How do you quantify the impact of a person like Margaret McDermott, one of this city’s true giants, who passed away this week at 106? How do you assess the impact McDermott had on Dallas’ culture? You can add up the dollars donated to various institutions over time, count the paintings that were donated to the Dallas Museum of Art, name the notable artists whose work is in the collection because of McDermott’s keen-eyed collecting and avid philanthropy. You can also look at the indirect impact of things like endowed curatorial chairs that have helped bring people to the city that contributed to its cultural development, or capital campaign contributions that helped create facilities that also drew talent and created the stages upon which the world’s greatest artists could thrive.
Then there is the less tangible influence, the way McDermott set an example of what the Dallas cultural philanthropist could—and maybe should—be. This city, which was still fumbling its way from its identity as a frontier trading depot to a growing American metropolis when McDermott began penning society columns for the Dallas Times Herald in the 1930s, has enjoyed a handful of figures throughout its history who have had an outsized influence on its maturation and development. Stanley Marcus comes to mind. Margaret McDermott is in that crowd.
Over the years I’ve spilt a lot of ink voicing skepticism about Dallas’ approach to cultural philanthropy—about its penchant for importing trendy names, relying on the critical vetting of more established cultural cities, and aversion to its own vernacular cultural expression. There are times when this city’s cultural ambition has gotten in the way of good governance, equitable development, and true cultural maturation. But McDermott’s character, class, and approach to her work in this city seemed to sit outside of those criticisms. McDermott embodied a kind of authentic cultural force that was purely Dallas—this city’s aspirations, generosity, striving, swaggering sense of purpose, dressed up in a figure who personified elegance, grace, and confidence.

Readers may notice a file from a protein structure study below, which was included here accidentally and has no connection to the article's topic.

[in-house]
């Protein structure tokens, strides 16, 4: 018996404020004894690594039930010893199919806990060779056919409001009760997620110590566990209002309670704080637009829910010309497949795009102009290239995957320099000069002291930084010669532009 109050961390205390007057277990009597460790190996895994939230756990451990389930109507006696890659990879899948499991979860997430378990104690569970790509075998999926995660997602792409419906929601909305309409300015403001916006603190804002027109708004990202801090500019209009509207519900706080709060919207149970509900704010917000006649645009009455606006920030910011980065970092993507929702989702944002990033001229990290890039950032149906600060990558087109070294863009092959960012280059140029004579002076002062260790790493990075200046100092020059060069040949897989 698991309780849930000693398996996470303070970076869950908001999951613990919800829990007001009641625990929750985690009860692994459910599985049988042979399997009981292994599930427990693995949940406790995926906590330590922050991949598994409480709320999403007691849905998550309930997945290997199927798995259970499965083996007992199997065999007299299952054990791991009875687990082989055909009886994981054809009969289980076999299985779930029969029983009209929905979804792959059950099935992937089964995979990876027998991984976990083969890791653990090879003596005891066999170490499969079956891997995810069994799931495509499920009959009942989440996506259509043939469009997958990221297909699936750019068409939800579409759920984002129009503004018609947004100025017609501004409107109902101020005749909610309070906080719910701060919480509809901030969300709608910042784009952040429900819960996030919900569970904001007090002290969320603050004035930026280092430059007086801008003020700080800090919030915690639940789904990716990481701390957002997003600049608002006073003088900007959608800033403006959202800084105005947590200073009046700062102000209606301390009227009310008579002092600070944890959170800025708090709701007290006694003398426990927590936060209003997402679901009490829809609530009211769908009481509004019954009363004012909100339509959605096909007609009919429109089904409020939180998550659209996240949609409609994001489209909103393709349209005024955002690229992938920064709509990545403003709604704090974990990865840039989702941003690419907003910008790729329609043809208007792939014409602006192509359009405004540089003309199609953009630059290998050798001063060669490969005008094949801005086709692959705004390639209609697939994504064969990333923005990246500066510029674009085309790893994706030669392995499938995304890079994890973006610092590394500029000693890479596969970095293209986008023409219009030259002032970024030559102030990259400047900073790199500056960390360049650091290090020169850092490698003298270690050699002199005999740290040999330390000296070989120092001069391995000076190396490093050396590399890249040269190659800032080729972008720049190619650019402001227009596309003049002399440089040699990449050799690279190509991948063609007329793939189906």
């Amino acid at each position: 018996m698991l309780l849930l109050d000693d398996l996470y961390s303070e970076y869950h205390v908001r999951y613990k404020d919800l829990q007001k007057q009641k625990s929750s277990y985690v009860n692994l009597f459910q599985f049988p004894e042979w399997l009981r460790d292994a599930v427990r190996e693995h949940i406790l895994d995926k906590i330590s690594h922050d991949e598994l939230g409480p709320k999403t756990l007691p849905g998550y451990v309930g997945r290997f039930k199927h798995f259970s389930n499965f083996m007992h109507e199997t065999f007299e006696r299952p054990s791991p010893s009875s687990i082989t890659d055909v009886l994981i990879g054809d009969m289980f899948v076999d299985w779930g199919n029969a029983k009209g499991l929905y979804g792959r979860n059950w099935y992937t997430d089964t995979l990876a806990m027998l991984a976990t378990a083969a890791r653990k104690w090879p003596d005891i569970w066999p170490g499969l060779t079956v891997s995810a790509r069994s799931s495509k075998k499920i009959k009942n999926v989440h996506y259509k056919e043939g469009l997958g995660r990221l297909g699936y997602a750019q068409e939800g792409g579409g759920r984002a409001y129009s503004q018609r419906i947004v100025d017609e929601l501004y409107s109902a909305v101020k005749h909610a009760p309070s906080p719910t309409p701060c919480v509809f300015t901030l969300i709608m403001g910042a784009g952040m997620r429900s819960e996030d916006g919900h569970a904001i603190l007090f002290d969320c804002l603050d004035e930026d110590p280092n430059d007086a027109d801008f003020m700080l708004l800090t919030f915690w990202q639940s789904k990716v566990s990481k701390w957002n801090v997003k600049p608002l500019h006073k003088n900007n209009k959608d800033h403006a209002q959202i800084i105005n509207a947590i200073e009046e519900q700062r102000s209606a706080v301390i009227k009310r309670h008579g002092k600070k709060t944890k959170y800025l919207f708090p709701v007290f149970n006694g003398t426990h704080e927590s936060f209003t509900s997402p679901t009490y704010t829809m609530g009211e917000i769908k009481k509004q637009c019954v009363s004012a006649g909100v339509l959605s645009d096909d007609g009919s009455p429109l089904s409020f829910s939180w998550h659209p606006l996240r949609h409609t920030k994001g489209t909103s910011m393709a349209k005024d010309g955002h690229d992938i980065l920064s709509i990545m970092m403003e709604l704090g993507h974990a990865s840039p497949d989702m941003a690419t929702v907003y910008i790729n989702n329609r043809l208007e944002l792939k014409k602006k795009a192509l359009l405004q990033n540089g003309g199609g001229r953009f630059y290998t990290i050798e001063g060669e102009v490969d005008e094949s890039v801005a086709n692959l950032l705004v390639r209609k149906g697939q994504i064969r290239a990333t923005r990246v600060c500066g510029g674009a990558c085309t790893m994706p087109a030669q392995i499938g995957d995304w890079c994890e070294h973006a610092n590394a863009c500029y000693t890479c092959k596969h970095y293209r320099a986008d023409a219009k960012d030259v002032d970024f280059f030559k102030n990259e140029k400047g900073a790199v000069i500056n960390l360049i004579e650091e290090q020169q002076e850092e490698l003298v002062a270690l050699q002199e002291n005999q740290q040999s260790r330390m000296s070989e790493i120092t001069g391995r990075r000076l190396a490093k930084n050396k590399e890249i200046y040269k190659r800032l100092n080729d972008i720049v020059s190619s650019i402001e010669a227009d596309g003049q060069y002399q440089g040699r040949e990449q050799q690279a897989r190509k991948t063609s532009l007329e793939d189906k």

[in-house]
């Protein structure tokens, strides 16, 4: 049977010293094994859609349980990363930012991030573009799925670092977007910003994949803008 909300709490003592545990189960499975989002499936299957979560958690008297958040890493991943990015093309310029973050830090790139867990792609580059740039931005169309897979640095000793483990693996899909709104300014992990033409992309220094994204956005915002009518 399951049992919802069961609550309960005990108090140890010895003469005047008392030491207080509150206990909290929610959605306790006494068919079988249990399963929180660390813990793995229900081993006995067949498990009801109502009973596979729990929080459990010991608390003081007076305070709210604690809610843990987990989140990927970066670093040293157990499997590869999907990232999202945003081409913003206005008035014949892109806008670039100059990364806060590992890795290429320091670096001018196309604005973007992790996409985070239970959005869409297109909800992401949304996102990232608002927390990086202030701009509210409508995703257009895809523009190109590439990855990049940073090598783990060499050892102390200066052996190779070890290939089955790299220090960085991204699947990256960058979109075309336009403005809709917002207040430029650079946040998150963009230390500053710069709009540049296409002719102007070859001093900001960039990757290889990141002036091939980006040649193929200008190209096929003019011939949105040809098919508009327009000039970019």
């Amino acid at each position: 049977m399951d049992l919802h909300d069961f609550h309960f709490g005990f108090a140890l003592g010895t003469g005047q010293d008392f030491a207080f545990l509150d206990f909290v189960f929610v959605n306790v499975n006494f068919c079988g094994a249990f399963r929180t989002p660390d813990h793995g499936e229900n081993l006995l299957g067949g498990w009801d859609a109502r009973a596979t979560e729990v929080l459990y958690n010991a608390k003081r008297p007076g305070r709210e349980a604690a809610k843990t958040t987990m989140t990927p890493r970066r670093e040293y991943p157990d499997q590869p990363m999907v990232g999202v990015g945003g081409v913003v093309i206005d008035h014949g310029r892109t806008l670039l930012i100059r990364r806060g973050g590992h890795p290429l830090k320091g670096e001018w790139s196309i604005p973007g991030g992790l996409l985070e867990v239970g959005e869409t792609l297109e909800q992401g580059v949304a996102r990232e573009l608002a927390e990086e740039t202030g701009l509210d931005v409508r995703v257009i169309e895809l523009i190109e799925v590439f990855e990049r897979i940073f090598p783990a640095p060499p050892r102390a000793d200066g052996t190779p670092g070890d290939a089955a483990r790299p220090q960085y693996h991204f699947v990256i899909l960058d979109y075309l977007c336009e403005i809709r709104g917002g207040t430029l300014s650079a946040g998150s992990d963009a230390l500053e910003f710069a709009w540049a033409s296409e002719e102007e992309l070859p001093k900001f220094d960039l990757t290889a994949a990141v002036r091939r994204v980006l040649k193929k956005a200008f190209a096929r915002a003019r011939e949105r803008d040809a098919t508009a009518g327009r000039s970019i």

In the last 48 hours, remembrances have poured in. In Art Forum, Melissa Foster Fetter, the chair of the Dallas Museum of Art’s board, attributed McDermott with taking a regional museum and transforming it into one of “international prominence.” Art News adds that the acquisition fund set up in McDermott and her late husband Eugene’s name was responsible for adding works by Juan Gris, Piet Mondrian, David Smith, John Singleton Copley, Henri Matisse, Gustave Caillebotte, Paul Signac, and Marsden Hartley, as well as art from Ghana, India, China, and Peru, to the DMA’s collection.
Some of my first thoughts upon hearing the news, however, turned not to the litany of achievements and accolades any assessment of McDermott’s life deserves, but rather to the city’s future. The Grande Dame of Dallas philanthropy has passed. What now? Who will establish the tone of the city’s future pursuits of institutional development and cultural investment?
McDermott’s passing marks more than just the loss of one of this city’s greatest cultural patrons, it symbolizes a transitional moment in cultural philanthropy that has been quietly unfolding for years, changes in attitudes, goals, and expectations about what philanthropy is and how patronage should work.
In the face of these transitions, McDermott’s life stands as an example, a reminder that good philanthropy occurs when one places their intelligence, curiosity, and wit at the service of doggedly pursuing what is meaningful, substantial, and enriching; it is to invest one’s self and whatever resources lay at one’s disposal toward leading a city into becoming a more beautiful and more nourishing place to live.
Hopefully, Margaret McDermott’s example will continue to serve as a guide for future generations of Dallas patrons.